6. What qualities do you think a successful, aspiring photographer needs?
An aspiring photographer will need the ability to exercise a certain level of patience to begin with. I say this because it takes time to learn your equipment, understand light, and work with your subjects. An aspiring photographer must be committed to investing the time that will be required in these endeavors.
A successful photographer understands his/her subject before picking up the camera. I think the most successful photographers create images of subjects they are interested in. They are able to tell a story with the images they create. They have a good imagination and can draw upon that to enhance their creativity.
7. After graduation, what are your plans?
I plan on doing freelance work to begin with. I have done some work with military publications and will likely continue that until I get a foothold of my own. I would eventually like to venture out on my own creating nature/wildlife images for national and worldwide publications.
8. What do you always carry with you in your camera bag?
I never leave the house without my two Nikon D700 DSLRs, Nikkor 28-300mm f/3.5-5.6, Nikkor 16-35mm f/4, Nikkor 50mm f/1.4, and two SB900 Speedlights. Of course, I also carry numerous extra batteries for all electronics, extra compact flash cards, filters, light modifiers, cleaning equipment, wireless devices, and a tripod. I often have some form of film apparatus nearby as well, just for nostalgia sake. This all fits neatly in a backpack.
9. What’s the most interesting thing you’ve learned so far at NYIP?
There are many interesting things I have learned. However, the most interesting thing I have learned is that there is a support group out there that I didn’t really understand existed before for up and coming photographers. This is evident in the Student Forum.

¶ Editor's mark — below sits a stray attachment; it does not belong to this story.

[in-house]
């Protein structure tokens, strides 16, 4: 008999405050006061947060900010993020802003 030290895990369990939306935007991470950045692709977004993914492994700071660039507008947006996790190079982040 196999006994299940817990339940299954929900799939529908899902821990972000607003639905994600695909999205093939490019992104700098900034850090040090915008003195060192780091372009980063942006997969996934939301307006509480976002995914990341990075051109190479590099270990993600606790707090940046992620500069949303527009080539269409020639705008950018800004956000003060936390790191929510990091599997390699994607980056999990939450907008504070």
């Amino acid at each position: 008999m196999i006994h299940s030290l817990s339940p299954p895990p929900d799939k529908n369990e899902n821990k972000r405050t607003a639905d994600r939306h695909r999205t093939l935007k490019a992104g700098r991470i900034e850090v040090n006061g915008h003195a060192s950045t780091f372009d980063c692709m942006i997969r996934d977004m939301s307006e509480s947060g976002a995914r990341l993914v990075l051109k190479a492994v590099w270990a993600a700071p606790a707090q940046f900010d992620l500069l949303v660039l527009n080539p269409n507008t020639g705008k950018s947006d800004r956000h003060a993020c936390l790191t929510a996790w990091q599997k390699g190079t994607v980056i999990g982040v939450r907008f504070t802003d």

10. If you had to pick one, what was the most memorable photography project you’ve ever completed?
The most memorable project I have had as a photographer thus far was during my deployment to Afghanistan in 2012. Keeping in mind that I am not a photographer by trade for the military, I was tasked by my superiors to support the Public Affairs Office in shooting events and creating photo essays when they were understaffed or overworked. On one particular assignment, I convoyed to a recently US/NATO renovated mosque in war torn Mazar-e-Sharif, to capture the locals enjoying the new scenery. I had the opportunity to not only capture some really nice images, but to also interface with and learn things about the locals I met not otherwise have had the opportunity.
11. Describe a day in your life as a photographer.
I am not currently a full time photographer, so I can share a day I had that is pretty typical for me when I am out shooting. I have a passion for shooting animals and decided to visit Monkey World in Dorset, England to see what I would be able to capture one day. I showed up extra early and was excited to get shooting. The doors opened promptly at 10am and I began shooting chimpanzees right away, then gibbons, capuchins, orangutans, and squirrel monkeys. I felt like I was just getting into my groove and loving every moment of capturing these beautiful primates when I was tapped on the shoulder. “Sir, the park is closing in five minutes. We are going to have to ask you to make your way to the exit.” It was 5pm and I felt as if I had only been there an hour or two. That is exactly how my days go.
12. What’s the most rewarding part of studying photography?
Simply put, it is the noticeable improvement in my skill and how it is being relayed to my final images. It really is rewarding.
13. What subject is usually your favorite to shoot?
My favorite subjects to shoot are animals and nature. I really like to catch animals in their natural environment.
14. If you could give one piece of advice to our current and prospective students, what would it be?
My one piece of advice would be to get out there and use their NYIP Press Credentials to get their foot in the door to venues that they are interested in shooting. Be assertive and respectful, but don’t immediately take “no” for an answer.